The growing tendency of increase in weight and size of project cargoes calls for advanced methods to facilitate the cargo transport overseas in a safe and efficient way. Normally, large and heavy project cargo stowed on a heavy lift ship is secured and lashed according to regulations laid down in Annex 13 of IMO’s CSS Code. Standard procedure is to calculate the forces acting on each cargo item by multiplying the mass of the cargo item with design accelerations tabulated in Annex 13. Those design accelerations represent maximum values that the cargo would go through during a winter crossing of the North Atlantic, where most severe sea conditions of all oceans are assumed. Consequently, the cargo and its lashing gear is loaded by the highest and steepest occurring waves of the most severe sea area and the worst season of the year.
Classification society DNV GL denotes the sea transport in such extreme conditions an unrestricted sea transport in its standard DNVGL ST N001 because the navigating officer must not obey to a wave height limit on transit. Although prudent seamanship aims to avoid crossing of violent sea areas with high and steep waves, a sea transport’s unrestricted service notation does not explicitly prohibit such a danger of loss operation.
In reality, the majority of project cargo shipments happen on more benign sea routes during the less severe spring, summer or autumn season. Consequently, Annex 13 optionally allows to determine the accelerations acting on the cargo and the lashing gear for the actual sea route and season of the year. Furthermore, the annex permits to reduce the design accelerations to maximum values that the cargo can withstand, for instance.
In practice, large vulnerable cargo usually unveils maximum tolerable design accelerations which are considerably lower than the tabulated design accelerations of Annex 13. This implies that the wave heights must be restricted to ensure that the tolerable design accelerations of the cargo will not be breached on transit. Advanced analysis techniques are applied to identify the restricted significant wave height that causes the tolerable design accelerations of the cargo. Here, a significant wave height denotes the mean of the one third highest waves of the seas – the highest wave in the sea reaches values about twice as high as the significant wave height. To account for uncertainties in the weather forecasts, this restricted significant wave height is further reduced by multiplying it with an alpha factor to yield the operational significant wave height limit according to DNVGL ST N001.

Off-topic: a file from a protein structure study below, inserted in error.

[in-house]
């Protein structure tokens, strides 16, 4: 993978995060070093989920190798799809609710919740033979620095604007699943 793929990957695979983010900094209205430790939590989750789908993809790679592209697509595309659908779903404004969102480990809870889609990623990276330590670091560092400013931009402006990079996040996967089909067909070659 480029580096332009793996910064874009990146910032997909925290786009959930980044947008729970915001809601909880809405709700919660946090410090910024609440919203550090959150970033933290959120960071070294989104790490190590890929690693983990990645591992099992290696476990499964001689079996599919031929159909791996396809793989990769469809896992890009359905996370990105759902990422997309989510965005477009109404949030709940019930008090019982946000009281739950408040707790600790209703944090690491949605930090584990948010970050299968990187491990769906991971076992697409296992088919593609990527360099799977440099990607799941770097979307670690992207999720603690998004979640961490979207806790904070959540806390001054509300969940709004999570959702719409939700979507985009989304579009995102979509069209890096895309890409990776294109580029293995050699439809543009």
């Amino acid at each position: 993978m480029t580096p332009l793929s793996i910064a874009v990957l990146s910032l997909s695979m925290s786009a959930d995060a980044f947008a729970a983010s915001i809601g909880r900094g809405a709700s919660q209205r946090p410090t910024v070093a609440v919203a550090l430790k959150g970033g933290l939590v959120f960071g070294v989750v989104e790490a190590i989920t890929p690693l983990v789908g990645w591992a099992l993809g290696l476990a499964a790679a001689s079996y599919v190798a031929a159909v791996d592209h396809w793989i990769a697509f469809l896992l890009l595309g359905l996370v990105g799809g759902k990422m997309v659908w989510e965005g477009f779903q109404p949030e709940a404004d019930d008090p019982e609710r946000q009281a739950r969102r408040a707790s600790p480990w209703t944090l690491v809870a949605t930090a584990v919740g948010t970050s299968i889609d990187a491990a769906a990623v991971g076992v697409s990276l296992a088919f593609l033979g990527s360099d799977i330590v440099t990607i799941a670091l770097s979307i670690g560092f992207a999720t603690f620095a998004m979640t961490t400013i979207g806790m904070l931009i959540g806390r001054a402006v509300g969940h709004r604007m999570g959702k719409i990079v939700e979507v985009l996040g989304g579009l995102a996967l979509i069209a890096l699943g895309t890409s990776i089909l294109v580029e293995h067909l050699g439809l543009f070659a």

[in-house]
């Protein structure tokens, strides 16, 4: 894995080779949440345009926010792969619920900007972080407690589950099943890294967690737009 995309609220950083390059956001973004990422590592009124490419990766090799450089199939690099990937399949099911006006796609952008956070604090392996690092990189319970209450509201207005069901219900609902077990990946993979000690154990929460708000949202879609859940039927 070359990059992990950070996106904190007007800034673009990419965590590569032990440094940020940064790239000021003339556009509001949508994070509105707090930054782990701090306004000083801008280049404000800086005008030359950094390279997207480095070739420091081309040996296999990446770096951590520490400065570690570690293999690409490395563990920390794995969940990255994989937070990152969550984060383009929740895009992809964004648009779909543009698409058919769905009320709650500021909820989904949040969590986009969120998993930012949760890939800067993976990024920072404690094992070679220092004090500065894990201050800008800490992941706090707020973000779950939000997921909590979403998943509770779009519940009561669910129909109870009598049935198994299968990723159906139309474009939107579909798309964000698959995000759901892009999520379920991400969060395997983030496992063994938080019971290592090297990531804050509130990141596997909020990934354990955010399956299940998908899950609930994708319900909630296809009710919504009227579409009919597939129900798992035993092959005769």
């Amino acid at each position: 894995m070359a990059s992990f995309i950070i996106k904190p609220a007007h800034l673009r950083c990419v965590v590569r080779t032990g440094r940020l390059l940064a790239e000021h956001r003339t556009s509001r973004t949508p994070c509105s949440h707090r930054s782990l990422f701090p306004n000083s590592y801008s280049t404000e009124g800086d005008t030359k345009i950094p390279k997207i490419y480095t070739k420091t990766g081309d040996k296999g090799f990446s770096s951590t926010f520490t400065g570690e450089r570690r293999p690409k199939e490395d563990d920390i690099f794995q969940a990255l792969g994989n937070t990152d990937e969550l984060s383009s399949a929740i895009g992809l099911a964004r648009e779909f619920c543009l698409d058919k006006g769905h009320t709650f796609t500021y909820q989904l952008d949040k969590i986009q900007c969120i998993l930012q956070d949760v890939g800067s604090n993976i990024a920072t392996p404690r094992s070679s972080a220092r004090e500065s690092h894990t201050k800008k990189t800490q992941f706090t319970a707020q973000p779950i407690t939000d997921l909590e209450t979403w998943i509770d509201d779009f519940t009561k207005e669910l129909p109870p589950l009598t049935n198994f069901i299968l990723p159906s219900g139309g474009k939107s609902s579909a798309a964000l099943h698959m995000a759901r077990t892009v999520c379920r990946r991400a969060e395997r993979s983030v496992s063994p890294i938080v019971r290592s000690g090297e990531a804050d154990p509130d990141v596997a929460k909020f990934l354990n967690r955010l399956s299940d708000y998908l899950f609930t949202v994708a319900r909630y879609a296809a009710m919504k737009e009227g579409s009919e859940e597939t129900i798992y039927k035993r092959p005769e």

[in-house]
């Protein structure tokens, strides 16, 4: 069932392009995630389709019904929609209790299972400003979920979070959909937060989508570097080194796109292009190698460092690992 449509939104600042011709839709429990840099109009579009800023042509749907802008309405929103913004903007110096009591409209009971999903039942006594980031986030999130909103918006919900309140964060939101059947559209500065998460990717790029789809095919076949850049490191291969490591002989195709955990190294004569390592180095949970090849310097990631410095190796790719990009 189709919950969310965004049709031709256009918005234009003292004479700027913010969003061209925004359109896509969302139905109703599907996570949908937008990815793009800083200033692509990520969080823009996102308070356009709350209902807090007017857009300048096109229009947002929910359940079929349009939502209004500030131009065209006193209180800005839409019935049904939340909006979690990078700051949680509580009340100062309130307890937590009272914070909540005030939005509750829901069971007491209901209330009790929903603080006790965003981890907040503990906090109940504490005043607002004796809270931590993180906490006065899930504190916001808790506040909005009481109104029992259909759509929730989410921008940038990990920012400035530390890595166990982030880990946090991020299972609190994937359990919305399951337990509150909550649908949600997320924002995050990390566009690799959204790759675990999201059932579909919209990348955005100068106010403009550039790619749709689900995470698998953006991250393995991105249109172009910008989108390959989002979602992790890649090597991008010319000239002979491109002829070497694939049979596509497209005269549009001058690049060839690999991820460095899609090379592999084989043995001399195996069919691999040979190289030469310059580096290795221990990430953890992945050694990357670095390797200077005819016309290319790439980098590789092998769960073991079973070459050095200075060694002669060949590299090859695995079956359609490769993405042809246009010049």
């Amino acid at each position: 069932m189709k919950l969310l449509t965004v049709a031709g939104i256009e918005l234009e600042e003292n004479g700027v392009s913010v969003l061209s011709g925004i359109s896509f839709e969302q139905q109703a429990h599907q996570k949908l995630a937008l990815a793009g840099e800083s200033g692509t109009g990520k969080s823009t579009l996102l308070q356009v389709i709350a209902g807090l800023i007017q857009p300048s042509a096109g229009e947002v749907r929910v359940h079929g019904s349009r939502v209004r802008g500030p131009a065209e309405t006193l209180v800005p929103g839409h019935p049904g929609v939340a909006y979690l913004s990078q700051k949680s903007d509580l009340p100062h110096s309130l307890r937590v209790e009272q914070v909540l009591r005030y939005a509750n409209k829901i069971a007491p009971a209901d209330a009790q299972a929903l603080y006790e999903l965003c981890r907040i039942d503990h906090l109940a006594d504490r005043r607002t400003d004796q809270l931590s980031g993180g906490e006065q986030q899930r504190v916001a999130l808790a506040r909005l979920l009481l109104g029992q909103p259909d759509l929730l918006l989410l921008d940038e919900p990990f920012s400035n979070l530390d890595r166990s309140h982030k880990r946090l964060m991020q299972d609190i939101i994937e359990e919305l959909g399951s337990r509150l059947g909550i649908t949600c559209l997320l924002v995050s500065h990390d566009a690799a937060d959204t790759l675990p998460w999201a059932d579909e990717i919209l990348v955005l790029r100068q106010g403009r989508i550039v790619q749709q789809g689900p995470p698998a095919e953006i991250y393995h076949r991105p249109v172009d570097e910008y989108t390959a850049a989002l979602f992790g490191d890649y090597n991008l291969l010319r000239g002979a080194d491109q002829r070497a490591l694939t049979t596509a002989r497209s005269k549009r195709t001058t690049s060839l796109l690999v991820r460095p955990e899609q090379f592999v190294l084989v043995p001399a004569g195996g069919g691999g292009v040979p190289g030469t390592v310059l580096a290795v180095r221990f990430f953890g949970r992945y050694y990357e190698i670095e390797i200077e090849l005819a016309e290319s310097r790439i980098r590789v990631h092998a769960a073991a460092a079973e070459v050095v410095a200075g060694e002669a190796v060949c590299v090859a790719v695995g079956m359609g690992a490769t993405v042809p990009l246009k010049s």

Sea transports with such wave height limits are termed weather-restricted sea transports. The likelihood to conduct the weather-restricted sea transport without waiting time for better weather is evaluated from seasonal wave occurrence statistics of the oceans. To ensure that the maximum tolerable accelerations will not be exceeded on transit, heavy lift ships are normally equipped with sensors that continuously measure the accelerations of the cargo. The measured accelerations are carefully monitored by the navigating officer. Should the measurements reach values close to the maximum tolerable accelerations, effective counter measures will be initiated by the navigating officer to reduce the measured values. Slowing down the ship’s speed or changing the course will serve the purpose in most cases.
The following example briefly describes a weather-restricted sea transport from Wilhelmshaven to Tunisia, that was conducted in the winter month of February and crossed the severe sea areas in the Bay of Biscay:
The shipment of the two fully erected harbour cranes was estimated to take about 6 days for 18 knot ship speed, according to above figure.
Based on the tolerable acceleration of 3.5 m/s² for the fully erected crane structures shown in above figure, an operational significant wave height limit of 4 metres was found. The tabulated design accelerations according to Annex 13 attained almost twice as high values that would have required to ship the cranes dismantled in pieces. Although wave statistics for the route showed maximum significant wave heights of 15 metres, merely 20 percent of all seas attained significant wave heights higher than 4 metres. Because of favourable weather conditions, the weather-restricted sea transport was realized without any stops, and only marginal accelerations were measured on transit.
A comprehensive description and application of the weather-restricted sea transport method is given in the below referenced paper:
“Weather-restricted Sea Transports Aboard Heavy Lift Ships”, Helge Rathje, 36. Duisburger Kolloquium Schiffstechnik / Meerestechnik, Duisburg, 7th - 8th May 2015.
The Association is grateful to Taylor Marine, Hamburg for contributing to this article.